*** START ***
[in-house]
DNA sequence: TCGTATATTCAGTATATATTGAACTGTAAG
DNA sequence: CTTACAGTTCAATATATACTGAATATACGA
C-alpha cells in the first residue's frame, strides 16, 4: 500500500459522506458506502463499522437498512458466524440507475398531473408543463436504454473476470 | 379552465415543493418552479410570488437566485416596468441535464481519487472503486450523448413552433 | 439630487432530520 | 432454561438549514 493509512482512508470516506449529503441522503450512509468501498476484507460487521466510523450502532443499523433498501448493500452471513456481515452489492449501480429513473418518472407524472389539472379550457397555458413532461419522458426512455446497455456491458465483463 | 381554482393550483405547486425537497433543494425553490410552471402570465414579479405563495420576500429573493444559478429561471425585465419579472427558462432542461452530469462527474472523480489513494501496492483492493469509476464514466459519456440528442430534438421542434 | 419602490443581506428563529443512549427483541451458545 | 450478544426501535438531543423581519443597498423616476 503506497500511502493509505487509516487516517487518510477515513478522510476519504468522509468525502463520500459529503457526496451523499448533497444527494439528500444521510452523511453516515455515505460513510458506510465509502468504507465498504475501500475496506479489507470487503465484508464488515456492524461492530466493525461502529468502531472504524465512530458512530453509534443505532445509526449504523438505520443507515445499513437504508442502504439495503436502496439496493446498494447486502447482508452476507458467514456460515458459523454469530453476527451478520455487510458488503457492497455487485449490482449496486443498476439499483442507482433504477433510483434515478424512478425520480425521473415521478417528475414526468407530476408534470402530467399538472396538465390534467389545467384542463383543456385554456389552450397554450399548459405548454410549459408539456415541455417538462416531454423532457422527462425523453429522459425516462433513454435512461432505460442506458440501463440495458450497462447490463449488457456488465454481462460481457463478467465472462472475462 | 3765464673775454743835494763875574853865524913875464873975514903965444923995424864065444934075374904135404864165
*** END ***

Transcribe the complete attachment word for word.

[in-house]
DNA sequence: TCGTATATTCAGTATATATTGAACTGTAAG
DNA sequence: CTTACAGTTCAATATATACTGAATATACGA
C-alpha cells in the first residue's frame, strides 16, 4: 500500500459522506458506502463499522437498512458466524440507475398531473408543463436504454473476470 | 379552465415543493418552479410570488437566485416596468441535464481519487472503486450523448413552433 | 439630487432530520 | 432454561438549514 493509512482512508470516506449529503441522503450512509468501498476484507460487521466510523450502532443499523433498501448493500452471513456481515452489492449501480429513473418518472407524472389539472379550457397555458413532461419522458426512455446497455456491458465483463 | 381554482393550483405547486425537497433543494425553490410552471402570465414579479405563495420576500429573493444559478429561471425585465419579472427558462432542461452530469462527474472523480489513494501496492483492493469509476464514466459519456440528442430534438421542434 | 419602490443581506428563529443512549427483541451458545 | 450478544426501535438531543423581519443597498423616476 503506497500511502493509505487509516487516517487518510477515513478522510476519504468522509468525502463520500459529503457526496451523499448533497444527494439528500444521510452523511453516515455515505460513510458506510465509502468504507465498504475501500475496506479489507470487503465484508464488515456492524461492530466493525461502529468502531472504524465512530458512530453509534443505532445509526449504523438505520443507515445499513437504508442502504439495503436502496439496493446498494447486502447482508452476507458467514456460515458459523454469530453476527451478520455487510458488503457492497455487485449490482449496486443498476439499483442507482433504477433510483434515478424512478425520480425521473415521478417528475414526468407530476408534470402530467399538472396538465390534467389545467384542463383543456385554456389552450397554450399548459405548454410549459408539456415541455417538462416531454423532457422527462425523453429522459425516462433513454435512461432505460442506458440501463440495458450497462447490463449488457456488465454481462460481457463478467465472462472475462 | 3765464673775454743835494763875574853865524913875464873975514903965444923995424864065444934075374904135404864165